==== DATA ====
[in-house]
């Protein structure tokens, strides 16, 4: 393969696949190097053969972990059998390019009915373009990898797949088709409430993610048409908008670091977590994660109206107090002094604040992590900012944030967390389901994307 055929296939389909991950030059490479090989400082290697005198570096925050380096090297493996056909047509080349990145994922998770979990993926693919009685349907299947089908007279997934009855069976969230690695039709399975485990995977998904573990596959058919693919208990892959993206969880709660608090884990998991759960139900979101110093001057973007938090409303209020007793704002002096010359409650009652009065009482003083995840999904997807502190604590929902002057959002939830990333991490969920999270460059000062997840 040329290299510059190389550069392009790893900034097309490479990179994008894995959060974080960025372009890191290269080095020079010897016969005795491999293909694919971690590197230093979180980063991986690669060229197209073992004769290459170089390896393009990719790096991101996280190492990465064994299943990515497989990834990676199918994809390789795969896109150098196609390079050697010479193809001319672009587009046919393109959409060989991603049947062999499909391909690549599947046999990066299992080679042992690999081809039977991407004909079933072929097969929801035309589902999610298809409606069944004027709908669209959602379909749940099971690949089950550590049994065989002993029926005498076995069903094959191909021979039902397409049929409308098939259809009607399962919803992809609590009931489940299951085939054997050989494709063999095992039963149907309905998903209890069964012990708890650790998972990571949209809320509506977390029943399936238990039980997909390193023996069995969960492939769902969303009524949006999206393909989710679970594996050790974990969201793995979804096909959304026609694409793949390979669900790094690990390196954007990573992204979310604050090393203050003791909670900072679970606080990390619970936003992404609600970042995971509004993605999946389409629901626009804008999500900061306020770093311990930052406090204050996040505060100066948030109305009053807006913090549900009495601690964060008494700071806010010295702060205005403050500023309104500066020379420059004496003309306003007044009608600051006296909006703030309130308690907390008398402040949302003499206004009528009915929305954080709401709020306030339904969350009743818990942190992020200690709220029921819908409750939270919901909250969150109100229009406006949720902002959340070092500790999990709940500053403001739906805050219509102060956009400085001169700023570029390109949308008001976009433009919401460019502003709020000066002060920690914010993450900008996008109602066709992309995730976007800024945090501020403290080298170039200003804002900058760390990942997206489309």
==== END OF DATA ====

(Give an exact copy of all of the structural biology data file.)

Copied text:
[in-house]
């Protein structure tokens, strides 16, 4: 393969696949190097053969972990059998390019009915373009990898797949088709409430993610048409908008670091977590994660109206107090002094604040992590900012944030967390389901994307 055929296939389909991950030059490479090989400082290697005198570096925050380096090297493996056909047509080349990145994922998770979990993926693919009685349907299947089908007279997934009855069976969230690695039709399975485990995977998904573990596959058919693919208990892959993206969880709660608090884990998991759960139900979101110093001057973007938090409303209020007793704002002096010359409650009652009065009482003083995840999904997807502190604590929902002057959002939830990333991490969920999270460059000062997840 040329290299510059190389550069392009790893900034097309490479990179994008894995959060974080960025372009890191290269080095020079010897016969005795491999293909694919971690590197230093979180980063991986690669060229197209073992004769290459170089390896393009990719790096991101996280190492990465064994299943990515497989990834990676199918994809390789795969896109150098196609390079050697010479193809001319672009587009046919393109959409060989991603049947062999499909391909690549599947046999990066299992080679042992690999081809039977991407004909079933072929097969929801035309589902999610298809409606069944004027709908669209959602379909749940099971690949089950550590049994065989002993029926005498076995069903094959191909021979039902397409049929409308098939259809009607399962919803992809609590009931489940299951085939054997050989494709063999095992039963149907309905998903209890069964012990708890650790998972990571949209809320509506977390029943399936238990039980997909390193023996069995969960492939769902969303009524949006999206393909989710679970594996050790974990969201793995979804096909959304026609694409793949390979669900790094690990390196954007990573992204979310604050090393203050003791909670900072679970606080990390619970936003992404609600970042995971509004993605999946389409629901626009804008999500900061306020770093311990930052406090204050996040505060100066948030109305009053807006913090549900009495601690964060008494700071806010010295702060205005403050500023309104500066020379420059004496003309306003007044009608600051006296909006703030309130308690907390008398402040949302003499206004009528009915929305954080709401709020306030339904969350009743818990942190992020200690709220029921819908409750939270919901909250969150109100229009406006949720902002959340070092500790999990709940500053403001739906805050219509102060956009400085001169700023570029390109949308008001976009433009919401460019502003709020000066002060920690914010993450900008996008109602066709992309995730976007800024945090501020403290080298170039200003804002900058760390990942997206489309």